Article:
How to detect a data breach

The need for speed

Data breaches can have serious financial consequences for organisations of all sizes. The faster a breach can be detected and contained, the lower the costs for the organisation. Having systems in place to help identify and contain breaches promptly should be a priority for all management teams.

With criminal hackers and malicious insiders causing the majority of data breaches, organisations need to strengthen their security posture and carefully consider all of their internal and external vulnerabilities.

Data breaches can be difficult to identify, as many attacks are cleverly designed by cyber criminals to be furtive threats that hide and dwell within systems for long periods of time. Organisations should put in place a threat-hunting strategy, ensure they perform regular sweeps and checks of their online environments, and continuously monitor for abnormal network activity.

Organisations must also deploy modern breach detection tools, and keep as up to date as possible with the constantly evolving threat landscape. Many organisations find it prudent to outsource at least some of their cyber security requirements, as it gives them access to current, specialist expertise.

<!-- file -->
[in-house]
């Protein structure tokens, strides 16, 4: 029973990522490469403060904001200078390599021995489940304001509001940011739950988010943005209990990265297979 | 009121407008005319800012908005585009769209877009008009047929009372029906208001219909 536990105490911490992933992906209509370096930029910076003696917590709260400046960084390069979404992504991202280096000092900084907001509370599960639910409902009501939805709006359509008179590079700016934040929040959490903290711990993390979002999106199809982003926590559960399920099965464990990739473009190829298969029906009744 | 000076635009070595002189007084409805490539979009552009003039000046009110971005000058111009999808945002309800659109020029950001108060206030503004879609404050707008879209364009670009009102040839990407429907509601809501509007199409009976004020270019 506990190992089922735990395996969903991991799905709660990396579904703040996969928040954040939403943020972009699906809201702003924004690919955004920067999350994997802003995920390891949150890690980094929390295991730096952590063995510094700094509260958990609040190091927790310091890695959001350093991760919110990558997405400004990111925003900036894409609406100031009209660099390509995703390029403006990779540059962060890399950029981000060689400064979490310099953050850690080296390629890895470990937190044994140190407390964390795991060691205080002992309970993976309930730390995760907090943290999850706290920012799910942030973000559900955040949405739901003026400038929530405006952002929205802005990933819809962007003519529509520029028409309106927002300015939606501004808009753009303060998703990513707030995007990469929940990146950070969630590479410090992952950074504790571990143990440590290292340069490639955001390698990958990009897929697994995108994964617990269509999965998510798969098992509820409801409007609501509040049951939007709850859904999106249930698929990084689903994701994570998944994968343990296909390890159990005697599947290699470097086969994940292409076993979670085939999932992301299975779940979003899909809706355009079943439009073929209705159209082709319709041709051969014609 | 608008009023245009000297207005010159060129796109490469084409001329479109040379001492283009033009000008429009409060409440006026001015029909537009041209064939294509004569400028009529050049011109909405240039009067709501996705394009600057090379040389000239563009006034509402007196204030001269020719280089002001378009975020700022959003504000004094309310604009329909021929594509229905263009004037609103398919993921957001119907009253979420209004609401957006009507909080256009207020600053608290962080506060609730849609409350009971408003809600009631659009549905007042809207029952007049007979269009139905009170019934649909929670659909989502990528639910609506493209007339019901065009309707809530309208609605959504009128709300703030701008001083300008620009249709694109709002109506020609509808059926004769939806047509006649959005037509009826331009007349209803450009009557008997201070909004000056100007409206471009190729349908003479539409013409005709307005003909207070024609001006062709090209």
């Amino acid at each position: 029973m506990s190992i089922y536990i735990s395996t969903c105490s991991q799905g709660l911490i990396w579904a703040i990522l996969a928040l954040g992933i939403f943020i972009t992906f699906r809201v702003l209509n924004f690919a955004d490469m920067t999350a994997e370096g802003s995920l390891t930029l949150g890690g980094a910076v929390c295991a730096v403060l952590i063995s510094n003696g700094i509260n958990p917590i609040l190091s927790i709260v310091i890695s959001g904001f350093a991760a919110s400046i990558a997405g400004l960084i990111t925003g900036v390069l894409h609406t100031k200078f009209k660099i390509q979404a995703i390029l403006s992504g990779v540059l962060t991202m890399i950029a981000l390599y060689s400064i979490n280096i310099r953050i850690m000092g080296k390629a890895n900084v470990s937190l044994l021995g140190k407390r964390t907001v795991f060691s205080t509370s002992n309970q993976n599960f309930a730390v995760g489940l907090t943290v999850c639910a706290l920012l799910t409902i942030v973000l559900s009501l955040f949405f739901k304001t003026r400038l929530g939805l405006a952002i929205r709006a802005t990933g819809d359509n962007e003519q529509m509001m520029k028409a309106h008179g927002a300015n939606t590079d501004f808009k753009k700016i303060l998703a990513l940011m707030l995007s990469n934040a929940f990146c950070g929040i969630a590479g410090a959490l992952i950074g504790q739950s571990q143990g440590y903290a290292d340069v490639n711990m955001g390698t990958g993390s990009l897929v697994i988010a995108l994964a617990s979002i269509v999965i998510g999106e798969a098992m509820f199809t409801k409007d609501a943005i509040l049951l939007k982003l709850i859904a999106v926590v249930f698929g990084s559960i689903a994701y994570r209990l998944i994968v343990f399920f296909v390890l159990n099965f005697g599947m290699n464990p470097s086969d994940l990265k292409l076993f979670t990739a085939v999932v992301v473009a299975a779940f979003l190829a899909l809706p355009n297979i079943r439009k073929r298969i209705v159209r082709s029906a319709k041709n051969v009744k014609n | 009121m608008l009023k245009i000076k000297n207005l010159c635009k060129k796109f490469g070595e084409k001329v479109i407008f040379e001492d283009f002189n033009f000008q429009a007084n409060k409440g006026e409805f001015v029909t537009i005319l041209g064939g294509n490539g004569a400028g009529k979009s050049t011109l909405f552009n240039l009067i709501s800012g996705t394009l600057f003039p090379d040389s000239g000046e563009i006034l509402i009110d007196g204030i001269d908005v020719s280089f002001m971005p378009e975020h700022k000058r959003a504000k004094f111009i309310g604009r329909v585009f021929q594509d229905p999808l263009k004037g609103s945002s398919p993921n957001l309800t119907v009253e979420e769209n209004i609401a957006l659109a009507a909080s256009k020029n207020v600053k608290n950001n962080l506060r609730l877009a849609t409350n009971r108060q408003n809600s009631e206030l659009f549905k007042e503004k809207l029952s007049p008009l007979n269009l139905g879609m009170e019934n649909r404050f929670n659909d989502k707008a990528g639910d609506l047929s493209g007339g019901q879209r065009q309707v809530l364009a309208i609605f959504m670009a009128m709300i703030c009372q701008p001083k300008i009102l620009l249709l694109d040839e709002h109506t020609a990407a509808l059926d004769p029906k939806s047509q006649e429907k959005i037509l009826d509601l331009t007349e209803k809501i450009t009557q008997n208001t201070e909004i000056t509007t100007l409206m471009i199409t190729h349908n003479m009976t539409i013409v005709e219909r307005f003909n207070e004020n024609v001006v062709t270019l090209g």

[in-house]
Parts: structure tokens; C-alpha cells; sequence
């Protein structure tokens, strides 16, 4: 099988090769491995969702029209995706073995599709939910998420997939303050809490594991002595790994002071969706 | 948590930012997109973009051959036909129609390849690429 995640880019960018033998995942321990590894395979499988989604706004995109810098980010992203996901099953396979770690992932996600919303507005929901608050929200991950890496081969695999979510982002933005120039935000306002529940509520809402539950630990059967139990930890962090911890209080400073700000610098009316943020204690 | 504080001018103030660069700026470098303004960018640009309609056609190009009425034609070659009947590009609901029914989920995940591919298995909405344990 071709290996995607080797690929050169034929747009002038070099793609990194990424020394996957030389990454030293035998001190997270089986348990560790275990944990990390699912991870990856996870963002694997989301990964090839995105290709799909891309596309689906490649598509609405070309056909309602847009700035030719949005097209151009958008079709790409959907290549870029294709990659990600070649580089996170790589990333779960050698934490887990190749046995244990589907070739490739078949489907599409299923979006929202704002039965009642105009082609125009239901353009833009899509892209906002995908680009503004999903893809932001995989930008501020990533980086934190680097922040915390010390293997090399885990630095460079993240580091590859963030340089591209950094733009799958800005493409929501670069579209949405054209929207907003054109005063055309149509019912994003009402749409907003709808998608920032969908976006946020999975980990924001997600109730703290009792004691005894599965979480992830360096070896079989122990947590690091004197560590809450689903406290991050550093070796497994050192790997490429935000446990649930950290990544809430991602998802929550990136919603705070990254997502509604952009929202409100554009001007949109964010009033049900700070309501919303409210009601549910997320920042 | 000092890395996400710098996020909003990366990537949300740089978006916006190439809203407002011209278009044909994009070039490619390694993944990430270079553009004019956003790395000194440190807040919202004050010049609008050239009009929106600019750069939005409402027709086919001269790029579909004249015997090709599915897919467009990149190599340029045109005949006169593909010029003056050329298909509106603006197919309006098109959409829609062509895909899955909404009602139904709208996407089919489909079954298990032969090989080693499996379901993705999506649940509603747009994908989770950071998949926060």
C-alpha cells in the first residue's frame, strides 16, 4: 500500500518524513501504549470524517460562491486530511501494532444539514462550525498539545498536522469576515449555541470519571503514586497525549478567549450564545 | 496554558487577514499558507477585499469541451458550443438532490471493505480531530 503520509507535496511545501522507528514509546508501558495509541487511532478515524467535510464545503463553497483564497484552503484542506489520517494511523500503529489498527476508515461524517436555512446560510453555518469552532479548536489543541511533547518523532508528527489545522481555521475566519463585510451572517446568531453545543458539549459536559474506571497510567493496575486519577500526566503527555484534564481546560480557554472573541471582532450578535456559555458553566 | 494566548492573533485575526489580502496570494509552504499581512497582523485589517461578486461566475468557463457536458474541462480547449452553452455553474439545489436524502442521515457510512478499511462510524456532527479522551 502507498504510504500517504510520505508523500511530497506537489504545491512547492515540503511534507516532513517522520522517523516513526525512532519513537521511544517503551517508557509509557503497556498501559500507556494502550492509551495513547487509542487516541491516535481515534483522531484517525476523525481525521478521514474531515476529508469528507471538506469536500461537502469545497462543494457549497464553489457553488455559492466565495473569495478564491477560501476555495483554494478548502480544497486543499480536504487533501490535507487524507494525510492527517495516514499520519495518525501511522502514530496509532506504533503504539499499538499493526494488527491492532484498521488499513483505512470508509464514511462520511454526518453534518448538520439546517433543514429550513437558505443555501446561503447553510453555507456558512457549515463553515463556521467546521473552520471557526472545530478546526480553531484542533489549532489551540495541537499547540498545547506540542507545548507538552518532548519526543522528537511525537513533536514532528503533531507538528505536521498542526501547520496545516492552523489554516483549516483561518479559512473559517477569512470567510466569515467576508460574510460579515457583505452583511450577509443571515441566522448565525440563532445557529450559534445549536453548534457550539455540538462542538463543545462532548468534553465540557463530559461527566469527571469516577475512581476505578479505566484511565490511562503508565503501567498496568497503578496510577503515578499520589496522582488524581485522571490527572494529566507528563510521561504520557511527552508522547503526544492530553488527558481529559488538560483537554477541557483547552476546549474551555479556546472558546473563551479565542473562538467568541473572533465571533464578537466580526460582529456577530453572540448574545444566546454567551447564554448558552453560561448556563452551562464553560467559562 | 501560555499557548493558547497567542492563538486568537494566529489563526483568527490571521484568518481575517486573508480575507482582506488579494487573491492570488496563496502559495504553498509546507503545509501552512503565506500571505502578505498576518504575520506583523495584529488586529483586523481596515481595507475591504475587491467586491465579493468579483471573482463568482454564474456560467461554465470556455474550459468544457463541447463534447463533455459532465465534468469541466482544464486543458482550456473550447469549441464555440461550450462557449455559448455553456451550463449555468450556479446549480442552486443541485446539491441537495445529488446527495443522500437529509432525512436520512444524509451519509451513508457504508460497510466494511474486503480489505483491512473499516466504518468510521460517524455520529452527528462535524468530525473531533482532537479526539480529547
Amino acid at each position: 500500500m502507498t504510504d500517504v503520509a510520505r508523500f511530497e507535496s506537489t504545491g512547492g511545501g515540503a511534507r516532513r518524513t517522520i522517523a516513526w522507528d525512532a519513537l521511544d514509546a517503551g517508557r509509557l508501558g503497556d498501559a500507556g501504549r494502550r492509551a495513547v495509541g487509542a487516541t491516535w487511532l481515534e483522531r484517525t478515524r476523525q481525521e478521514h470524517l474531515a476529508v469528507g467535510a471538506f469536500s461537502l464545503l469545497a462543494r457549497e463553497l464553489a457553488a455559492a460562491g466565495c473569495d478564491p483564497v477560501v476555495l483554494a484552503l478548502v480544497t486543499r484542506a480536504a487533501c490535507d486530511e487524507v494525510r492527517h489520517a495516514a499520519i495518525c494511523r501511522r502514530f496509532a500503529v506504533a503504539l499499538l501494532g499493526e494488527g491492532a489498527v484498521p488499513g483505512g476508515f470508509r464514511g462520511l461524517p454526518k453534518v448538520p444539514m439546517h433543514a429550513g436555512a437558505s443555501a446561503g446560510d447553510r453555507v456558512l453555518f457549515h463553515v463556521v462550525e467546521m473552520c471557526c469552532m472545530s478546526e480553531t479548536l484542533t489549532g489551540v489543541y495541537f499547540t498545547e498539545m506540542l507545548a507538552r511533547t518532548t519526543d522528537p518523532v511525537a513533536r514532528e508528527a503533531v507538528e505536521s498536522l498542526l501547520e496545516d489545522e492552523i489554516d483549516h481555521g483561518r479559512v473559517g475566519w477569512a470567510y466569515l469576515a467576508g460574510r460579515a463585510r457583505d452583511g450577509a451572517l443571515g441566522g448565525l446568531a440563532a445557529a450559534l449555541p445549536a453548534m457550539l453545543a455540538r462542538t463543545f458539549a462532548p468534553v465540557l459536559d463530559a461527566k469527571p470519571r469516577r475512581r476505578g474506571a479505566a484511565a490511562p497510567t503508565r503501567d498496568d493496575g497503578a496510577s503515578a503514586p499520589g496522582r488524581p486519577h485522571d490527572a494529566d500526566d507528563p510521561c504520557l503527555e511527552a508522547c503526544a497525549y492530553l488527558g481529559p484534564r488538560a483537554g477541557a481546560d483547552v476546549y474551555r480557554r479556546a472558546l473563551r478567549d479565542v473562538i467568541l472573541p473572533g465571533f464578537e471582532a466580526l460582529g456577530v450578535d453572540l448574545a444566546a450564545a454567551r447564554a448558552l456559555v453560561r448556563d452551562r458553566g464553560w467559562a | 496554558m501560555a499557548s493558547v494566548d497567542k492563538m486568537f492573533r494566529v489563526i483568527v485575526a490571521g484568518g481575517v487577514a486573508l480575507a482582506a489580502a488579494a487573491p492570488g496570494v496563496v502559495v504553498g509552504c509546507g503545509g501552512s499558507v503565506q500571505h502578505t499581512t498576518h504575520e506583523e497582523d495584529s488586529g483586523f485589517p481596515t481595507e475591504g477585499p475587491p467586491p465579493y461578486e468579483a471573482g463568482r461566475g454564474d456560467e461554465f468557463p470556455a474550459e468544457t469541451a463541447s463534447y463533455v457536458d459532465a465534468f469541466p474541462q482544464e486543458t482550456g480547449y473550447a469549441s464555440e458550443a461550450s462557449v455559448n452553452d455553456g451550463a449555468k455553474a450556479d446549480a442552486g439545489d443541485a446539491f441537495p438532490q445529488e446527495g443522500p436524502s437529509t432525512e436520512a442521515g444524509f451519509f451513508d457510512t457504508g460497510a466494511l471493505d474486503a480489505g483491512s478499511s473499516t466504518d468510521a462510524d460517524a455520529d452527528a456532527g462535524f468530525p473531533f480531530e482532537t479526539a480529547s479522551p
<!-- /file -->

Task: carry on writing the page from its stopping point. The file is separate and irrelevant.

Main causes of data breaches

According to Ponemon Institute’s 2018 Cost of a Data Breach Study, almost half of all data breaches are the result of a malicious or criminal attack, just over a quarter result from human error and a quarter result from a system glitch.

With so many data breaches caused by human error, it is not only external attacks that organisations need to consider. Implementing regular information security staff awareness training will remind employees to be vigilant, thereby reducing the likelihood of data breaches caused by staff slip-ups.

Common causes 

External threats:

  • Cyber criminals (including ransomware, malware and phishing attacks).
  • Suppliers that do not follow cyber security good practice (breaches may occur through accidental or deliberate actions).
  • Disgruntled ex-employees (leaking or stealing data).

Insider threats:

  • Employees who are untrained in cyber security good practice.
  • Careless employees who disregard cyber security good practice (leaving laptops on trains, sending bulk emails with all recipients visible).
  • Disgruntled or malicious employees (leaking or stealing data).

Cyber security is the responsibility of everyone, not just security professionals. With an evolving assortment of external and insider threats always on the horizon, organisations need to have in place a vigorous data security strategy, and identify and address their internal and external vulnerabilities.

Are you prepared?

The more you prepare your organisation for a breach, the smaller its impact, should one occur. Our new, free #BreachReady quiz will let you know how prepared your organisation is, as well as giving you a personalised summary of how you can improve your breach readiness.

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